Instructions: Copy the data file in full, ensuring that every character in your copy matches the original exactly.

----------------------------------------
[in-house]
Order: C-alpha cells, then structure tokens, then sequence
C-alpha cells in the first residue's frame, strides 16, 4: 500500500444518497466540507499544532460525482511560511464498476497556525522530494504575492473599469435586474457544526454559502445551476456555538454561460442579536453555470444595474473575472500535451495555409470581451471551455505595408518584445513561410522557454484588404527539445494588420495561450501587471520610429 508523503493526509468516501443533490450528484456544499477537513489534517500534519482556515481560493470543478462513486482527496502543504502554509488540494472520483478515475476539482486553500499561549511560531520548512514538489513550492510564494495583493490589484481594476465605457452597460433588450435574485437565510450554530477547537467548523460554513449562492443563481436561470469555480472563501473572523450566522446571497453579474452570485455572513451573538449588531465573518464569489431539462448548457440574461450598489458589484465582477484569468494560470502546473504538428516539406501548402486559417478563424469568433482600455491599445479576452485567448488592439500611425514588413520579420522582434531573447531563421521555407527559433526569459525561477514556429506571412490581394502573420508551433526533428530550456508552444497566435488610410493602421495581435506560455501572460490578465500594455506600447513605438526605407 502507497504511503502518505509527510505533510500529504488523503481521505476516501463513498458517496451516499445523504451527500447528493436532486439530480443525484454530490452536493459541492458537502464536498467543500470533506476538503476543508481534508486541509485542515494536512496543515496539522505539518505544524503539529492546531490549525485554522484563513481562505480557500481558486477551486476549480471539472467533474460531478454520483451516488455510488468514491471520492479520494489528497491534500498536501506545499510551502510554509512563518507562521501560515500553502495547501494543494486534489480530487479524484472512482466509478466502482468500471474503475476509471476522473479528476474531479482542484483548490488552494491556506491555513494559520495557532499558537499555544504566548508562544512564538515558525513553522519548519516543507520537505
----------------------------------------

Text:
[in-house]
Order: C-alpha cells, then structure tokens, then sequence
C-alpha cells in the first residue's frame, strides 16, 4: 500500500444518497466540507499544532460525482511560511464498476497556525522530494504575492473599469435586474457544526454559502445551476456555538454561460442579536453555470444595474473575472500535451495555409470581451471551455505595408518584445513561410522557454484588404527539445494588420495561450501587471520610429 508523503493526509468516501443533490450528484456544499477537513489534517500534519482556515481560493470543478462513486482527496502543504502554509488540494472520483478515475476539482486553500499561549511560531520548512514538489513550492510564494495583493490589484481594476465605457452597460433588450435574485437565510450554530477547537467548523460554513449562492443563481436561470469555480472563501473572523450566522446571497453579474452570485455572513451573538449588531465573518464569489431539462448548457440574461450598489458589484465582477484569468494560470502546473504538428516539406501548402486559417478563424469568433482600455491599445479576452485567448488592439500611425514588413520579420522582434531573447531563421521555407527559433526569459525561477514556429506571412490581394502573420508551433526533428530550456508552444497566435488610410493602421495581435506560455501572460490578465500594455506600447513605438526605407 502507497504511503502518505509527510505533510500529504488523503481521505476516501463513498458517496451516499445523504451527500447528493436532486439530480443525484454530490452536493459541492458537502464536498467543500470533506476538503476543508481534508486541509485542515494536512496543515496539522505539518505544524503539529492546531490549525485554522484563513481562505480557500481558486477551486476549480471539472467533474460531478454520483451516488455510488468514491471520492479520494489528497491534500498536501506545499510551502510554509512563518507562521501560515500553502495547501494543494486534489480530487479524484472512482466509478466502482468500471474503475476509471476522473479528476474531479482542484483548490488552494491556506491555513494559520495557532499558537499555544504566548508562544512564538515558525513553522519548519516543507520537505